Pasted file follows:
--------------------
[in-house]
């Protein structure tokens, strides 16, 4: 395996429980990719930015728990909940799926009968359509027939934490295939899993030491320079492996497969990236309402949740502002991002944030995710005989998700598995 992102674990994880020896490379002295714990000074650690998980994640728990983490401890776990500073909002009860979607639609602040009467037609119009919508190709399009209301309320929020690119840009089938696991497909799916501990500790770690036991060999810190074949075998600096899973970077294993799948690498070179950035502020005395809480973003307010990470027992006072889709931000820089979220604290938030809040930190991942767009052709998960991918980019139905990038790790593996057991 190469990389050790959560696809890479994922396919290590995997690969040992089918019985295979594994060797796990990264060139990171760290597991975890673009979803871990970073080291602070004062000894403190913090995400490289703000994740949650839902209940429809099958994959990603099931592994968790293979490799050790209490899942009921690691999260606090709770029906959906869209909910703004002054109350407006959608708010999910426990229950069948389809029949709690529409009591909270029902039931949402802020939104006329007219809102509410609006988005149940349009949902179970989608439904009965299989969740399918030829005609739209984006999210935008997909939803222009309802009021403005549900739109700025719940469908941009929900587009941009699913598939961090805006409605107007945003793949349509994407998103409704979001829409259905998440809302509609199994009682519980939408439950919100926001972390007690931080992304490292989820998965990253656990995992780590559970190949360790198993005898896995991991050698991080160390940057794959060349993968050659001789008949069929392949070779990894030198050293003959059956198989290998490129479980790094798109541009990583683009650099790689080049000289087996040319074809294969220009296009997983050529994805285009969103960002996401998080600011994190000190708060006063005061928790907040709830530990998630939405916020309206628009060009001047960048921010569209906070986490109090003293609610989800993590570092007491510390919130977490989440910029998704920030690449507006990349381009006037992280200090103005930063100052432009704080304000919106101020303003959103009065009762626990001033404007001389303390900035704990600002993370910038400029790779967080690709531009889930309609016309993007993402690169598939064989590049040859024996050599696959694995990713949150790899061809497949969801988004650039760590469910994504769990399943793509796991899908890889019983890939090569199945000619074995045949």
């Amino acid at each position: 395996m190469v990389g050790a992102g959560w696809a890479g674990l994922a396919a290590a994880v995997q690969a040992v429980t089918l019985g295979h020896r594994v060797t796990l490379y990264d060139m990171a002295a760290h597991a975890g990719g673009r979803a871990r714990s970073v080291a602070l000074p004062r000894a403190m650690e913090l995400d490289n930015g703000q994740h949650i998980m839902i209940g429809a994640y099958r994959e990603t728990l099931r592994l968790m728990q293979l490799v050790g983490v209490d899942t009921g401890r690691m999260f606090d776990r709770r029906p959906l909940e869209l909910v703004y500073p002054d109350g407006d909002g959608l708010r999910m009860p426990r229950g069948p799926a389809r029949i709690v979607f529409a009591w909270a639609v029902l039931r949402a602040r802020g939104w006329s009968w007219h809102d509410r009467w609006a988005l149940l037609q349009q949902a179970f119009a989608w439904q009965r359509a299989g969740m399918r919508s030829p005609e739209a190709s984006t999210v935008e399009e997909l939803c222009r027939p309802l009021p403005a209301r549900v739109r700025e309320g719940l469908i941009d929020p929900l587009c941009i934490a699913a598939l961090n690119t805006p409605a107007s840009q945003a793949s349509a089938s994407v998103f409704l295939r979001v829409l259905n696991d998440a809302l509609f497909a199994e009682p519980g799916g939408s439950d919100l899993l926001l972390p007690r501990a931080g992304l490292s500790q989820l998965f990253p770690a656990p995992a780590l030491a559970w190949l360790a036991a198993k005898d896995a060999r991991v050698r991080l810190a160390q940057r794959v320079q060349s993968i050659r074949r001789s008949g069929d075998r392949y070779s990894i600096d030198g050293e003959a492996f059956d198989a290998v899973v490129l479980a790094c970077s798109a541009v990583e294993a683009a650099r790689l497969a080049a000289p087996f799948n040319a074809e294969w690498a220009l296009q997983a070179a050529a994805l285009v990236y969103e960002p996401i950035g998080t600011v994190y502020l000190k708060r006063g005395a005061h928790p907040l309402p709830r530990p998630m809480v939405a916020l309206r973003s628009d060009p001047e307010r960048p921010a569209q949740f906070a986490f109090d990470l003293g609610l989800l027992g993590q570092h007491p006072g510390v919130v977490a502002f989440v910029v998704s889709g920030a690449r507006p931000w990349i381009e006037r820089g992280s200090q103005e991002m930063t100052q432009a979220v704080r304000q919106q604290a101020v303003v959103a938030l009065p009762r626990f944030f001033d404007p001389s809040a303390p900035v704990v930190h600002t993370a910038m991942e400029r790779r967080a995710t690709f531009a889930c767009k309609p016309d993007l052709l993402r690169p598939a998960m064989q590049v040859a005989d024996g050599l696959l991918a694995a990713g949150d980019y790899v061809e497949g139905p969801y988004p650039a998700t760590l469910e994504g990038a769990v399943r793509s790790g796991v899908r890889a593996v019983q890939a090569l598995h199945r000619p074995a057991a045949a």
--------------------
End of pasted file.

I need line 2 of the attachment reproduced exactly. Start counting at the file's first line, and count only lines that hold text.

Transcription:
């Protein structure tokens, strides 16, 4: 395996429980990719930015728990909940799926009968359509027939934490295939899993030491320079492996497969990236309402949740502002991002944030995710005989998700598995 992102674990994880020896490379002295714990000074650690998980994640728990983490401890776990500073909002009860979607639609602040009467037609119009919508190709399009209301309320929020690119840009089938696991497909799916501990500790770690036991060999810190074949075998600096899973970077294993799948690498070179950035502020005395809480973003307010990470027992006072889709931000820089979220604290938030809040930190991942767009052709998960991918980019139905990038790790593996057991 190469990389050790959560696809890479994922396919290590995997690969040992089918019985295979594994060797796990990264060139990171760290597991975890673009979803871990970073080291602070004062000894403190913090995400490289703000994740949650839902209940429809099958994959990603099931592994968790293979490799050790209490899942009921690691999260606090709770029906959906869209909910703004002054109350407006959608708010999910426990229950069948389809029949709690529409009591909270029902039931949402802020939104006329007219809102509410609006988005149940349009949902179970989608439904009965299989969740399918030829005609739209984006999210935008997909939803222009309802009021403005549900739109700025719940469908941009929900587009941009699913598939961090805006409605107007945003793949349509994407998103409704979001829409259905998440809302509609199994009682519980939408439950919100926001972390007690931080992304490292989820998965990253656990995992780590559970190949360790198993005898896995991991050698991080160390940057794959060349993968050659001789008949069929392949070779990894030198050293003959059956198989290998490129479980790094798109541009990583683009650099790689080049000289087996040319074809294969220009296009997983050529994805285009969103960002996401998080600011994190000190708060006063005061928790907040709830530990998630939405916020309206628009060009001047960048921010569209906070986490109090003293609610989800993590570092007491510390919130977490989440910029998704920030690449507006990349381009006037992280200090103005930063100052432009704080304000919106101020303003959103009065009762626990001033404007001389303390900035704990600002993370910038400029790779967080690709531009889930309609016309993007993402690169598939064989590049040859024996050599696959694995990713949150790899061809497949969801988004650039760590469910994504769990399943793509796991899908890889019983890939090569199945000619074995045949």